Swanson: Trump’s War On The Press Feels Familiar


The New York Times Building in Manhattan. The New York Times has been a regular target of the Trump Administration. (Courtesy Flickr)

By Gavin Swanson, Opinion Writer

For any normal politician, attacking important and established American institutions like Congress and the free press would be political suicide. Then again, Donald Trump isn’t like any other American politician.

Sure, there are figures who push back and make less-than-flattering remarks about their critics. Hell, President Obama said that conservative media critics are “responding to a fictional character named Barack Obama who they see on Fox News or who they hear about through Rush Limbaugh.” Striking out at the Republican-controlled Congress, Obama said during his 2014 State of the Union that  “wherever and whenever I can take steps without legislation to expand opportunity for more American families, that’s what I’m going to do.”

However, with Trump it feels different. Conflict is sure to arise during any presidency, but it becomes troubling when it doesn’t seem to end. Trump’s strife with Congress may have only really ramped up after the 2018 midterms, where Democrats took the majority in the House of Representatives. However, his war against the media has been relentless since the early days of his campaign.

On Sean Hannity’s Oct. 21 broadcast, Trump said, “All these people for doing it from the New York Times, which is a fake newspaper — we don’t even want it in the White House anymore. We’re going to probably terminate that and the Washington Post. They’re fake.” On its own, this statement isn’t really anything remarkable, as the President has been crying “fake news” seemingly every day for the last three years. The truly eyebrow-raising news broke the following morning, when the White House announced that it would be canceling its subscriptions to the Times and Post. Not only will the White House not get a copy of these renowned papers, the president is urging all other federal agencies and departments to follow suit.

The entrance to the Washington Post in Washington. The Washington Post has published investigations of possible misconduct in the Trump administration. (Courtesy Flickr)

There is no secret why the president has targeted these two specific papers. In the Trump era, they have provided some of the most relevant investigative journalism that he doesn’t want the American people to read. The Times broke revealing stories about Trump’s financial history — he received over $400 million by helping his father dodge taxes in the ’90s and lost more than $1 billion between 1985 and 1994. The Post found that Trump fired the head of a foreign aid agency less than two months after appointing him to quash criticism that he was using that office to provide jobs for political supporters. There was also reporting on a Trump-appointed anti-discrimination official who published racist blog posts in his past. These investigative pieces strike at Trump’s past and the inner machinations of his administration, and don’t paint either in the best light. If there is anything Trump can do to bring down their credibility, he will.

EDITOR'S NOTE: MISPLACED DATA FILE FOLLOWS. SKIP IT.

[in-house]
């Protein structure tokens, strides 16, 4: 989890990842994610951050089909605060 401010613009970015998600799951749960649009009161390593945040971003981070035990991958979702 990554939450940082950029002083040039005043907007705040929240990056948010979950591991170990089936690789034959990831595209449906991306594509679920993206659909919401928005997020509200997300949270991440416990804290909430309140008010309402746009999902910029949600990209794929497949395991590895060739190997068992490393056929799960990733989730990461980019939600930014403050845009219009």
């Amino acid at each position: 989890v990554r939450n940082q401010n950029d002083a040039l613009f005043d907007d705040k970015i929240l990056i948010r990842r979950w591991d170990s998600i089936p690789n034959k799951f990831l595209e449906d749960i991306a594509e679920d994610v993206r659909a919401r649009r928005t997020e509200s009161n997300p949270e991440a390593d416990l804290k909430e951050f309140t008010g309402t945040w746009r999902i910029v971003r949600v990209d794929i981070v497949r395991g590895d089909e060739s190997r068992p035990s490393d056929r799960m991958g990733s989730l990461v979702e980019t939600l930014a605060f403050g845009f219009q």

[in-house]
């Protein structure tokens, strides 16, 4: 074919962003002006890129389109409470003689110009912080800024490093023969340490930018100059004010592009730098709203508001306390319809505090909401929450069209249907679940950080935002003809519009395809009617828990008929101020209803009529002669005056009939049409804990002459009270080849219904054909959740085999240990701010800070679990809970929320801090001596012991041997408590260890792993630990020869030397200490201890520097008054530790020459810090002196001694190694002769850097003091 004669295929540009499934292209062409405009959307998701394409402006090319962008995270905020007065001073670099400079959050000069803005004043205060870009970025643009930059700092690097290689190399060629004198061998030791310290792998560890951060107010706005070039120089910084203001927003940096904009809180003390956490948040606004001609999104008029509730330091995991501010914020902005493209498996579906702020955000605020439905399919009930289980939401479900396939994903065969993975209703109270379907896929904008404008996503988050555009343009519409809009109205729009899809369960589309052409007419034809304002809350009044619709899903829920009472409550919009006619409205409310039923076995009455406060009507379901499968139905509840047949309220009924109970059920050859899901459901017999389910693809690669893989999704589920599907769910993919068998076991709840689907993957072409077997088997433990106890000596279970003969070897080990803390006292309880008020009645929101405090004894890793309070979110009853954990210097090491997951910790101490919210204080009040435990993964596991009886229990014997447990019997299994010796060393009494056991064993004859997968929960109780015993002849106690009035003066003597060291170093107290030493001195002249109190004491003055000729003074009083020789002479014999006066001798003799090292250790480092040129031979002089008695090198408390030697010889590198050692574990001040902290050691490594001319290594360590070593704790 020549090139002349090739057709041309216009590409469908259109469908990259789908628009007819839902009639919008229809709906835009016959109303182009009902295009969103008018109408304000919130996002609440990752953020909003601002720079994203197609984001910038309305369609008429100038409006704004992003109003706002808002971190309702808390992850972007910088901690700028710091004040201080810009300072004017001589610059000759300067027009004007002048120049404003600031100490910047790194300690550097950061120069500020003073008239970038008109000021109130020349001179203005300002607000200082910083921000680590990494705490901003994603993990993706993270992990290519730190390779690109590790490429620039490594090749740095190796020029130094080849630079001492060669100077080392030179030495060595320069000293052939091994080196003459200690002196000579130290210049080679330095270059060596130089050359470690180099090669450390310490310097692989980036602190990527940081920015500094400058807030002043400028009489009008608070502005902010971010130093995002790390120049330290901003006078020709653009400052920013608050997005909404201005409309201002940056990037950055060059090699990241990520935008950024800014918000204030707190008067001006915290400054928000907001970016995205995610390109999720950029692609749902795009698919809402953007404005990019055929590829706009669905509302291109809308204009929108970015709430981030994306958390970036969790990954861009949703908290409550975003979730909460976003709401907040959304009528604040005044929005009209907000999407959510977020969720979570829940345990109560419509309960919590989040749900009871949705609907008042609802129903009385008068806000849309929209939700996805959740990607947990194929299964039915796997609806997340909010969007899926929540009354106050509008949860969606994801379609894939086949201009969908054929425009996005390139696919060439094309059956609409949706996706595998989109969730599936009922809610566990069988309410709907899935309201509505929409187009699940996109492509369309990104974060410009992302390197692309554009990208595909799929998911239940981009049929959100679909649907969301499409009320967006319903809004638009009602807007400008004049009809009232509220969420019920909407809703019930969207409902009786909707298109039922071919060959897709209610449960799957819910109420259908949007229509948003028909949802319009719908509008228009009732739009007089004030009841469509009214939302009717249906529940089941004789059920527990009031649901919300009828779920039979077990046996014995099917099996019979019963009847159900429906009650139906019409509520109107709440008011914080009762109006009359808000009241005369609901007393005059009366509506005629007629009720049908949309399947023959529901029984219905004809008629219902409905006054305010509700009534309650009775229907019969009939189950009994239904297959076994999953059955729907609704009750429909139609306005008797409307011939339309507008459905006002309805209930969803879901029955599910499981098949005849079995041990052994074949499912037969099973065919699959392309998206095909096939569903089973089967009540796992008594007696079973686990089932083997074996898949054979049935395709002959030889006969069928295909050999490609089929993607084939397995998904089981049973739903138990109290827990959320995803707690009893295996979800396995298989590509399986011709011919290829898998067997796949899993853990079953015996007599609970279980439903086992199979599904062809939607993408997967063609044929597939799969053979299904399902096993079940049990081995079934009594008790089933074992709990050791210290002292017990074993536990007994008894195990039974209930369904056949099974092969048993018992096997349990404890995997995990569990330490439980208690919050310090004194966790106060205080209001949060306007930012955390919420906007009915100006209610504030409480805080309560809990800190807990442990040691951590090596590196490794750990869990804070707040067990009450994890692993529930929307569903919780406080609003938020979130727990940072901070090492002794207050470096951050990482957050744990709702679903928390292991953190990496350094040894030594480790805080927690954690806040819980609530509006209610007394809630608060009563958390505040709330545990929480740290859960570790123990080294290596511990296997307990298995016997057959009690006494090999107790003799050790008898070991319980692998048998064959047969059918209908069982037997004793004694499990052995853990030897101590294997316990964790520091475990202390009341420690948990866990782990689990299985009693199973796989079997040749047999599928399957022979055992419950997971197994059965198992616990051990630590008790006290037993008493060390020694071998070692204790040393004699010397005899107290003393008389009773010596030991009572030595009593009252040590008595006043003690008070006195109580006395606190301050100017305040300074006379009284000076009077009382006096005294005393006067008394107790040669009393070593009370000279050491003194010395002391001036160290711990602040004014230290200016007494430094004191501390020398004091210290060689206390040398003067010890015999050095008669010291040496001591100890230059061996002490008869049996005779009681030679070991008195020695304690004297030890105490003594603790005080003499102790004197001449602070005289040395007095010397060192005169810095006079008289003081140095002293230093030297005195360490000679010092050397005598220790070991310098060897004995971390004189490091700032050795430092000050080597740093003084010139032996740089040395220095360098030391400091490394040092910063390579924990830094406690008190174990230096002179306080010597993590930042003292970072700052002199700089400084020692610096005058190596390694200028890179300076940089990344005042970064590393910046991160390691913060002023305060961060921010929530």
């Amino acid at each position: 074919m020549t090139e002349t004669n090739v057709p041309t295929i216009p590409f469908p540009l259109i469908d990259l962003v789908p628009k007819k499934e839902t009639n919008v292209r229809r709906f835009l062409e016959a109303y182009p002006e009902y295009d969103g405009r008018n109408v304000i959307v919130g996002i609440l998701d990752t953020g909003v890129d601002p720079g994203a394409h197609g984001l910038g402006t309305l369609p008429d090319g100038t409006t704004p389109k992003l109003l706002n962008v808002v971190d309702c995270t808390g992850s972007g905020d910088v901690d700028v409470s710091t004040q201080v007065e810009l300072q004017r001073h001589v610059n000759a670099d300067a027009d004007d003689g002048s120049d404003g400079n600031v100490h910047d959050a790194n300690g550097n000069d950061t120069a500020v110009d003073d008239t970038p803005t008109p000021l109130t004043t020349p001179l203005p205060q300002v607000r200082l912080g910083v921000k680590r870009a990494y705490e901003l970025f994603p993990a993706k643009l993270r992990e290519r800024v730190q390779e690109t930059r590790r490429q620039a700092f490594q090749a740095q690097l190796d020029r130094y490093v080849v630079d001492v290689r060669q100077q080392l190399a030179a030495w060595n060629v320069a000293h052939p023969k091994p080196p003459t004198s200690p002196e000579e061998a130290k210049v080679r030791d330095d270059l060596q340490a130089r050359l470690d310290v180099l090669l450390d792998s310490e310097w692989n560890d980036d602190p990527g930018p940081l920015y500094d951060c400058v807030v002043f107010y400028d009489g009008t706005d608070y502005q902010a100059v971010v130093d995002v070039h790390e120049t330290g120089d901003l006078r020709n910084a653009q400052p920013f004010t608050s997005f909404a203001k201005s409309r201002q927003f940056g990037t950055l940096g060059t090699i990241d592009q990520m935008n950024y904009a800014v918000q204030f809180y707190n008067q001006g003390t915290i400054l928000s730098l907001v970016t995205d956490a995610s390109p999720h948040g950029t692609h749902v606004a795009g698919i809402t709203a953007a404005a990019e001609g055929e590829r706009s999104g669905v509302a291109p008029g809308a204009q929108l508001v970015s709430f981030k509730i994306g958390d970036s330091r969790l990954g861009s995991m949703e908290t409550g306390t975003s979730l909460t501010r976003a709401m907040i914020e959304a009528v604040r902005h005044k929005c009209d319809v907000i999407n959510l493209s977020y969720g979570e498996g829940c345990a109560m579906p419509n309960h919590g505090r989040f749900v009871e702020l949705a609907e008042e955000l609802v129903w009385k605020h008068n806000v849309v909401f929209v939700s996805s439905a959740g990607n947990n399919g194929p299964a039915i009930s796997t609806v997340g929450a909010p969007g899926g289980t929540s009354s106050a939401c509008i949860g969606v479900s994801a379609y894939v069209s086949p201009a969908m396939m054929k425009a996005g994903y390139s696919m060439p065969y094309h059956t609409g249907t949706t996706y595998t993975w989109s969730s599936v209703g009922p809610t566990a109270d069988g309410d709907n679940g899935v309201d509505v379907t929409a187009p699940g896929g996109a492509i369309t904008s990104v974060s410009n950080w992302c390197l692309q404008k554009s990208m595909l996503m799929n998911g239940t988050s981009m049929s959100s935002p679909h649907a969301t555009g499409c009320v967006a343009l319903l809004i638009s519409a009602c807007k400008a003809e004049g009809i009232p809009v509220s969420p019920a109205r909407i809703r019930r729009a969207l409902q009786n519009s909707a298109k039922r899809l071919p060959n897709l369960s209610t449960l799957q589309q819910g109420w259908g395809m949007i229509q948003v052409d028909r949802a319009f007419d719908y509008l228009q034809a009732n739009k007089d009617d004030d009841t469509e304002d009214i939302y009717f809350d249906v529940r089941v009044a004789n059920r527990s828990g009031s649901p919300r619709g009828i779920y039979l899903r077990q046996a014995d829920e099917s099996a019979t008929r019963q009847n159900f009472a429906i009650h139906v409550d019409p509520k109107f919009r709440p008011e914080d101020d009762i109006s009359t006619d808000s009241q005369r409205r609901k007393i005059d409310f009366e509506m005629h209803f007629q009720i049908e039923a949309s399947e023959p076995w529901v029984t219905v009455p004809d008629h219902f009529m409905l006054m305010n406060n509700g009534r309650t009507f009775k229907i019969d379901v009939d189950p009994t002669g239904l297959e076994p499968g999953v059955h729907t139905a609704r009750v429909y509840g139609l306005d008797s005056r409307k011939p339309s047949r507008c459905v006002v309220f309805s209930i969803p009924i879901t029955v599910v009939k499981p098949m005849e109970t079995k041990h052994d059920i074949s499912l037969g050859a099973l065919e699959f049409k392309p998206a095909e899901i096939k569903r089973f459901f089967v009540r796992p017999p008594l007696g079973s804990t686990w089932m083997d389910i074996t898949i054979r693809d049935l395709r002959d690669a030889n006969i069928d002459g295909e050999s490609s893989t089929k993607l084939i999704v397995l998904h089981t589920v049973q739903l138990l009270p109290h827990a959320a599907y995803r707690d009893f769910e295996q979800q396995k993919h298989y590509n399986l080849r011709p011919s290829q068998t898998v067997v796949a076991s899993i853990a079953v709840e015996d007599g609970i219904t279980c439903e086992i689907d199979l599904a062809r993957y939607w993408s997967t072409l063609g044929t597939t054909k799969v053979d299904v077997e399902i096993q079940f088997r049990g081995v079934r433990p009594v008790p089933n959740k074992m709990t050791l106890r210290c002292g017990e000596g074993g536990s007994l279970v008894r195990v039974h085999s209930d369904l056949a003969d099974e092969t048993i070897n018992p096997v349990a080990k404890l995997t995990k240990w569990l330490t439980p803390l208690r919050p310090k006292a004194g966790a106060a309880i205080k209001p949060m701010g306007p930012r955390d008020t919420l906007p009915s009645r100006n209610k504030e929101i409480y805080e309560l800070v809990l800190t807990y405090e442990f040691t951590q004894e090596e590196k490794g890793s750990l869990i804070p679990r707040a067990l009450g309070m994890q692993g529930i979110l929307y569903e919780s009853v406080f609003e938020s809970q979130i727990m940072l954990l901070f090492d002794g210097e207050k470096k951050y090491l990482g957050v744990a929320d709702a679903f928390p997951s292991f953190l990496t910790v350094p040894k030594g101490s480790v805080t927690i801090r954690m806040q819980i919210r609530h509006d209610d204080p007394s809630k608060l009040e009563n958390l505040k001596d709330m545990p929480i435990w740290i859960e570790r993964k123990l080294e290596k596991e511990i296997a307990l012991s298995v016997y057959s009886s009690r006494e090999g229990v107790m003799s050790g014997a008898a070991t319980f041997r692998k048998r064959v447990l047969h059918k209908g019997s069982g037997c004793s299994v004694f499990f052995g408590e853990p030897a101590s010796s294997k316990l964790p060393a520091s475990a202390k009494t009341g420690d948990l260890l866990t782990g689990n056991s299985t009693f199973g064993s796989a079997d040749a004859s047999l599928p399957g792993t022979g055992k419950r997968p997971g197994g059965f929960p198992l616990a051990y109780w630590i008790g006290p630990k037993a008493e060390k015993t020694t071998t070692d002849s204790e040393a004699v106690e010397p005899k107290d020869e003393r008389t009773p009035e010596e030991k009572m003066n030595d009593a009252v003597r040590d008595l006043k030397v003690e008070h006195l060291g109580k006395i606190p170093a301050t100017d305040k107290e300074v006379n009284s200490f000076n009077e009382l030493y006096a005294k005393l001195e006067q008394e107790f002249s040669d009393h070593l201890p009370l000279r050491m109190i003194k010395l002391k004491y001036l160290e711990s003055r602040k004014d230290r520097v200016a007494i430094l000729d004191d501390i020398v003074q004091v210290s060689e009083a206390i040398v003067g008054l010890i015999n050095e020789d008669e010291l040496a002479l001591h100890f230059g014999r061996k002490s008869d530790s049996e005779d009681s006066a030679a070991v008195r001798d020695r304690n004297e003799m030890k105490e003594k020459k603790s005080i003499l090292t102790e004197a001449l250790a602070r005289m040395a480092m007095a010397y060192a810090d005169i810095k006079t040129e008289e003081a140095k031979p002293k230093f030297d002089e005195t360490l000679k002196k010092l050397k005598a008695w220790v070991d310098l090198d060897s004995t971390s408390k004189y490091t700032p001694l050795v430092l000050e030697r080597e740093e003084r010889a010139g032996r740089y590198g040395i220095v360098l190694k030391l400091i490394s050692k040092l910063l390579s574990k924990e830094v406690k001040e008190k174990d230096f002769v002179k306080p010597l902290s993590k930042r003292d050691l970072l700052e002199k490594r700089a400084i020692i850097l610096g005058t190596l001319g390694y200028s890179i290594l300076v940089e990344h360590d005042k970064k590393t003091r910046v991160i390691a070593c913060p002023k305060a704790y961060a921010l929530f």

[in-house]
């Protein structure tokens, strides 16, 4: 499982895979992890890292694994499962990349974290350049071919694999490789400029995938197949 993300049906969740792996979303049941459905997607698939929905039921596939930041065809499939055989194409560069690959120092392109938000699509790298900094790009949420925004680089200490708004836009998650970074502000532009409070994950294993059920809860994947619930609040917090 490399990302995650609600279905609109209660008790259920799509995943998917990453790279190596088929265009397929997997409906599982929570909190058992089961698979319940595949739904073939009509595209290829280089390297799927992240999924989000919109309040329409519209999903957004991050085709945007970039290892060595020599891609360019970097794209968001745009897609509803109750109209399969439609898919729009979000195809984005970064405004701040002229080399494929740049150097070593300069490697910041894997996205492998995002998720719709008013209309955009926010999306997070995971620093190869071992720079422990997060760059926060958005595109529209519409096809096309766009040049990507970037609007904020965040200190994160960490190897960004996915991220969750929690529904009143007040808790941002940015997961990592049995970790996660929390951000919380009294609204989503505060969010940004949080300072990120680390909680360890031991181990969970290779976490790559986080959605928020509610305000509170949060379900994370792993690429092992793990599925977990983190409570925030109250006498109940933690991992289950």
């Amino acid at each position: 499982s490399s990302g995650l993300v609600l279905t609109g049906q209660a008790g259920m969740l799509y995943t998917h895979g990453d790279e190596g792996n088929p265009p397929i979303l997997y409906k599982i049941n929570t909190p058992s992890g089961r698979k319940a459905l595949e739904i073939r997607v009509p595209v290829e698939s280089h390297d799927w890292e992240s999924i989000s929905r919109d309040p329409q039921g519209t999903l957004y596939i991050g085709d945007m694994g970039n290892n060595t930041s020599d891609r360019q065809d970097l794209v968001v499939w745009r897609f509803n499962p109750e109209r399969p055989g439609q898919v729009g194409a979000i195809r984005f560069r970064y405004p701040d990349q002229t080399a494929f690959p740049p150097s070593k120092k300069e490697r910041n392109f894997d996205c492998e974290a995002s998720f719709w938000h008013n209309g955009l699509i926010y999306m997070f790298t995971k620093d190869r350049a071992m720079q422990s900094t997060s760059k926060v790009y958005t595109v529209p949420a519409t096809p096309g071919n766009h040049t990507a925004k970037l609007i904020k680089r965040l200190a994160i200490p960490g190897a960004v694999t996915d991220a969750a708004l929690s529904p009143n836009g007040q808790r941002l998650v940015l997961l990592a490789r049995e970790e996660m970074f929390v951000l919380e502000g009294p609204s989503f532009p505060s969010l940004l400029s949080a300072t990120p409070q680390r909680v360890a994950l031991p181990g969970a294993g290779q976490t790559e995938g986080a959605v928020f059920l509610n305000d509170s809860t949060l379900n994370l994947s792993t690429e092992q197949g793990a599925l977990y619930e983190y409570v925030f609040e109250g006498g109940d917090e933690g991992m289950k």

The White House is canceling subscriptions to newspapers that push back against the alternate reality it is trying to prop up. On its own, this shows that Trump is worried about federal employees reading stories that will encourage more breaking of the ranks, and that his ego is more fragile than he likes to let on. However, this isn’t the only aggressive move Trump has made against the media. Some may recall the White House passing new press room rules that stripped over 20 correspondents of their hard passes, including all seven of the Post’s. Last November, he revoked CNN correspondent Jim Acosta’s press room access and threatened to remove more. This pattern of attempting to remove press presence from his administration is not only cowardly — it sets the country down a dangerous path.

The only thing that separates the American public from government-sponsored messaging is a free press. Without this, we would be subject to propaganda for information on what the government is doing. Degradation of the press is typically the precursor to authoritarianism that stems out of free liberal democracies. Before 1933, the Nazi party referred to critical newspapers as “lügenpresse,” which translates to “lying press.” The German press was vibrant and diverse, but  after the Nazis seized control, the press was used as one of the several propaganda outlets of the party.

To provide some defense against Godwin’s Law, I’m not saying that we are on a straight track towards a Third Reich situation in America because Trump doesn’t like his press coverage. I’m simply saying that it is important to keep this history in mind. I don’t believe Trump is a fascist, but we should be ready to call him out and show outrage when he makes fascist decisions. He’s already tried to kick reporters he dislikes out of the press room, and he’s now removed government subscription of important papers. Trump has used two of his three strikes. If there’s an attempt to further damage the barrier between the public and state-controlled messaging, we should be ready to call it what it is. Just because the man himself isn’t fascist doesn’t mean he doesn’t make terrifying decisions. Every attack the man makes that aligns with fascist ideology and tactics is an attack he makes on American democracy, and as the American people, that is something we must stand up to defend.


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